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Tuesday, April 14, 2015

If You Have Nothing Nice to Say...

You know the saying:  "If you have nothing nice to say, don't say anything at all."  So I'm going to try and write today's post with a positive tone, not pointing out how my Washington Nationals are 2-5 with shortstop Ian Desmond committing 5 errors in his first seven games.  Nope.  Not gonna say anything about the Nationals' lack of offense and Little League-quality defense; instead, I am only going to focus on the positive aspects of this year's Major League baseball season so far.

For starters, my husband and I had a great time at Nationals Park on Opening Day, with beautiful weather, a great atmosphere, and a flyover (I won't mention the $9 beer, because that's not a positive thing to point out).  I may not be the most patriotic person in this country, but flyovers are always cool, especially when there's an enormous American flag taking up the entire outfield and there are several dozen sailors in uniform making the giant flag undulate.  Pretty majestic way to kick off the baseball season (this is where I'm not going to mention the fat guy with the bad cologne who sat next to me and didn't know a thing about baseball and had to have the lady sitting on the other side of him explain everything).  It was also exciting to go into the sixth inning without Nationals' starter, Max Scherzer, giving up a hit - I got all nervous thinking I was going to witness a no-hitter in person!  While the no-hitter was broken up in the same inning, it was still fun to think that I still have many more ball games to go to in my life, and someday I might even witness a no-hitter.

As for the other teams in the league, the Kansas City Royals are starting off on a tear at 7-0, and the Detroit Tigers are kicking butt despite placing ace pitcher Justiin Verlander on the Disabled List.  The Atlanta Braves traded away their closer, Craig Kimbrell, to San Diego, but are still atop the NL East with Jason Grilli as their new closer.  And how about that Billy Hamilton, who already has 7 stolen bases for the Cincinnati Reds?  As far as home runs, the Dodgers' Adrián González is leading the Majors with 5, followed by former Oriole Nelson Cruz with 4 for the Seattle Mariners.

Hmmm... what other nice things can I say?  Well, there's the return of Mets hottie Matt Harvey, who missed the 2014 season after having Tommy John surgery.  He's back in pre-surgery form, as is the Yankees' Masahiro Tanaka.  Both of these pitchers will be closely monitored and have innings limits, as will the Marlins' José Fernández when he returns to the mound in a few weeks.  Also back after surgery is Jayson Werth, who is moving from right field to left because he's just getting too old to handle that side of the outfield.  No, that's not me being mean - just stating the obvious.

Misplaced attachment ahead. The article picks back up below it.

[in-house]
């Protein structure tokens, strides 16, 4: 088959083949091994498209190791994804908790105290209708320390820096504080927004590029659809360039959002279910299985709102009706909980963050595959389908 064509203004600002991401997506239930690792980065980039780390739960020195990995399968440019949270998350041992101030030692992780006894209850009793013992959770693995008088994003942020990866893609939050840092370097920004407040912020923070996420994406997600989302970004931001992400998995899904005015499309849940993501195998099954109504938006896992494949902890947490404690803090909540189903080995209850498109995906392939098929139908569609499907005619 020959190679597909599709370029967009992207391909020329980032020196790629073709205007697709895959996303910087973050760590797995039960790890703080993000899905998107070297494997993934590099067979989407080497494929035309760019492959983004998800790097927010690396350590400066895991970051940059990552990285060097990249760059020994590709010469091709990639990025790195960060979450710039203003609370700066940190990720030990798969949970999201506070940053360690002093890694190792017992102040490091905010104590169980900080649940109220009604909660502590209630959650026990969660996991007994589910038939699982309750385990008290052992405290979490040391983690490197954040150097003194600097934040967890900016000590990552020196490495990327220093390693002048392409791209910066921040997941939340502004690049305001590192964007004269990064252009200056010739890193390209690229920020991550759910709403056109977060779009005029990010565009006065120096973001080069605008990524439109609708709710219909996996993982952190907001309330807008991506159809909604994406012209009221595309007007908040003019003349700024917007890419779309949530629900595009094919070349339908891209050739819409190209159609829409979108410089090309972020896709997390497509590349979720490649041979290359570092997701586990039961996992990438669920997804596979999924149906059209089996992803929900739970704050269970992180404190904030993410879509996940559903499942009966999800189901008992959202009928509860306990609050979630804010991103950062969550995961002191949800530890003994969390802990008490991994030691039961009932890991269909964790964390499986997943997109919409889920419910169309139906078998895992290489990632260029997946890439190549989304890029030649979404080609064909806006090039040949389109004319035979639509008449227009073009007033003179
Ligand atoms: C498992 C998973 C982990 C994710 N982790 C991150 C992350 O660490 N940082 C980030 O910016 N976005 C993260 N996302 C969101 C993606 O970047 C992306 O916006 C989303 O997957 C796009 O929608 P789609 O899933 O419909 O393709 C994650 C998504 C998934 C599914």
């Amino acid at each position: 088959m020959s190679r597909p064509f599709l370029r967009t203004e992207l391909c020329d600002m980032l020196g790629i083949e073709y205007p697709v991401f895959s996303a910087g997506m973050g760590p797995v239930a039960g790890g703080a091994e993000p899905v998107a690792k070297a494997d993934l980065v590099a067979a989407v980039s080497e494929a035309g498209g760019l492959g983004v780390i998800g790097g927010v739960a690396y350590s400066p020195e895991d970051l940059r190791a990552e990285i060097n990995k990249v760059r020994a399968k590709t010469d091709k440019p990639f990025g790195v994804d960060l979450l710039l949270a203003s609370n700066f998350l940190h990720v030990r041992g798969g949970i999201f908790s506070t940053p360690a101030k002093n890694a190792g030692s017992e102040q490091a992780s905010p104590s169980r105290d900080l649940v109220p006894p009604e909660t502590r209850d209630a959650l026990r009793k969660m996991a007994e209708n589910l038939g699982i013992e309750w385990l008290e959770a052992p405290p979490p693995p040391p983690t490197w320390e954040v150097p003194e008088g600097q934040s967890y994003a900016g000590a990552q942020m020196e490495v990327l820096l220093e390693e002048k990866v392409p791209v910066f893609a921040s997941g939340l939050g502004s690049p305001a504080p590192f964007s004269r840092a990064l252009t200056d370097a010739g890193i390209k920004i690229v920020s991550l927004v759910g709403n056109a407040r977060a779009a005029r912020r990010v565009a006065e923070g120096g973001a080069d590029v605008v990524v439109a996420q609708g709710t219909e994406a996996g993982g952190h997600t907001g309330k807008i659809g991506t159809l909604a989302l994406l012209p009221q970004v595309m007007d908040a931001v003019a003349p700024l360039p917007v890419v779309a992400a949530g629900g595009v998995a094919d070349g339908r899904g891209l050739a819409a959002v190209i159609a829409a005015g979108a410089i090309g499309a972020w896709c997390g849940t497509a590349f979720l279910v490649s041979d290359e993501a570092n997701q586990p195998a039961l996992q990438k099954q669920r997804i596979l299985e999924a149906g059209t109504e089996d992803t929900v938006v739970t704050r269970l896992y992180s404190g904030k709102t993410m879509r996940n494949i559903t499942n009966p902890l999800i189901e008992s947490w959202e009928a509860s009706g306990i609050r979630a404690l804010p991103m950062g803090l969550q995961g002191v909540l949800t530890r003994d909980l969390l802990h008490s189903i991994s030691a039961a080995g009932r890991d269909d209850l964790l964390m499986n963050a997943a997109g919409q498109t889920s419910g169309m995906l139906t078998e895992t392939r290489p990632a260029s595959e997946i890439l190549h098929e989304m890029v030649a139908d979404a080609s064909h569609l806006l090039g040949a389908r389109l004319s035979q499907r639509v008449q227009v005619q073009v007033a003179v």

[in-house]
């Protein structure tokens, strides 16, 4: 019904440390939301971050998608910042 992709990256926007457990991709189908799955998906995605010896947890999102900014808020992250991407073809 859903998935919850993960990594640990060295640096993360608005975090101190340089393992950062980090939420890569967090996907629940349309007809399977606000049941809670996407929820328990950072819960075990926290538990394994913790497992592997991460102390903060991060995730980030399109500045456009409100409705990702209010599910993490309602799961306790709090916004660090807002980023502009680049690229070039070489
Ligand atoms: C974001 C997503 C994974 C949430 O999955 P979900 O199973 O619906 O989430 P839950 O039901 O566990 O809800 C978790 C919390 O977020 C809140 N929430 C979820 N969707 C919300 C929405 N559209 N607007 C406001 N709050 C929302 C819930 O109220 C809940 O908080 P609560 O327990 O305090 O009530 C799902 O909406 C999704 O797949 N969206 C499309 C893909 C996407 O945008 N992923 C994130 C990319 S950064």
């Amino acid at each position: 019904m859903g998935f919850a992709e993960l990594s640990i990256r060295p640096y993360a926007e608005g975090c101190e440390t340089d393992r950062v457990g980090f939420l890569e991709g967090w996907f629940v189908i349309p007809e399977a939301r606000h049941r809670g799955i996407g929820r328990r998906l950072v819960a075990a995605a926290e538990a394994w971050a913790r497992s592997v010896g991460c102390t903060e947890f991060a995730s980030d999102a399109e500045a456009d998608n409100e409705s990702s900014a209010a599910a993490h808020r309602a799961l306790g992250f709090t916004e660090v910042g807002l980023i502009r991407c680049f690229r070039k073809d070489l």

So there you have it - my analysis of the first week of the baseball season without any snarky comments or sarcasms.  I held off on saying I could drive a car through the gap in Commissioner Manfred's front teeth; I neglected predicting that Andrew McCutchen is going to suck this year because he had his dreadlocks cut off; and I certainly didn't mention how awful the new Jumbo-Tron looks in Wrigley Field.  See?  I can be nice! But I can't promise I'll stay this way - there is still a long season ahead of us, I have at least 4 more games to attend, and I haven't even mentioned Alex Rodrguez.  Stay tuned, my friends! :-)

Wednesday, March 25, 2015

WHO is Pitching on Opening Day???!

Beware, Mudville Mom readers – I am in a bad mood.  I am usually a sunny disposition-type of person, but today I’m not, mainly because I got to work early for a meeting that ended up being canceled and no one told me.  But that’s neither here nor there – I was in a bad mood to begin with, since Max Scherzer was announced as the starting pitchers for the Washington Nationals on opening day this year.  I know; it's only baseball and I should not let baseball matters get me in a bad mood.  I'm trying to work on that.

So what’s the big deal – it’s only the first game out of 162 – why does it really matter who pitches on opening day?  Well first of all, I paid a pretty penny to be at Nationals Park on opening day, so in a way I’m glad they didn’t select Stephen Strasburg to pitch the first game of the season (yawn!).  However, I thought Jordan Zimmermann was a shoo-in for the position, since he’s the best pitcher in the Nationals’ rotation (in my opinion, and as you all know, I have lots of opinions!).

Yes, Max Scherzer signed a gazillion-dollar contract with the Nats this off-season.  Yes, he won the Cy Young award in 2013 when he was with the Detroit Tigers. Yes, Scherzer has a lifetime record of 91-50 with a 3.58 ERA – he’s no slacker.  But Jordan Zimmermann has been the quiet voice of the Nationals’ pitching staff for the past few years, recovering from Tommy John surgery in 2009 and compiling a respectable 57-40 record with an ERA of 3.24 (slightly lower than Scherzer’s).  He pitched a no-hitter in the Nationals’ last game of the regular 2014 season, and pitched 9 2/3 innings in game 2 of the NLDS (which he should have been allowed to complete – I’m still bitter about that one!).  What better way to start what promises to be a successful season for the Nationals than by starting their workhorse on the mound?  He may not even be around to do so next year, since his contract is up at the end of this season.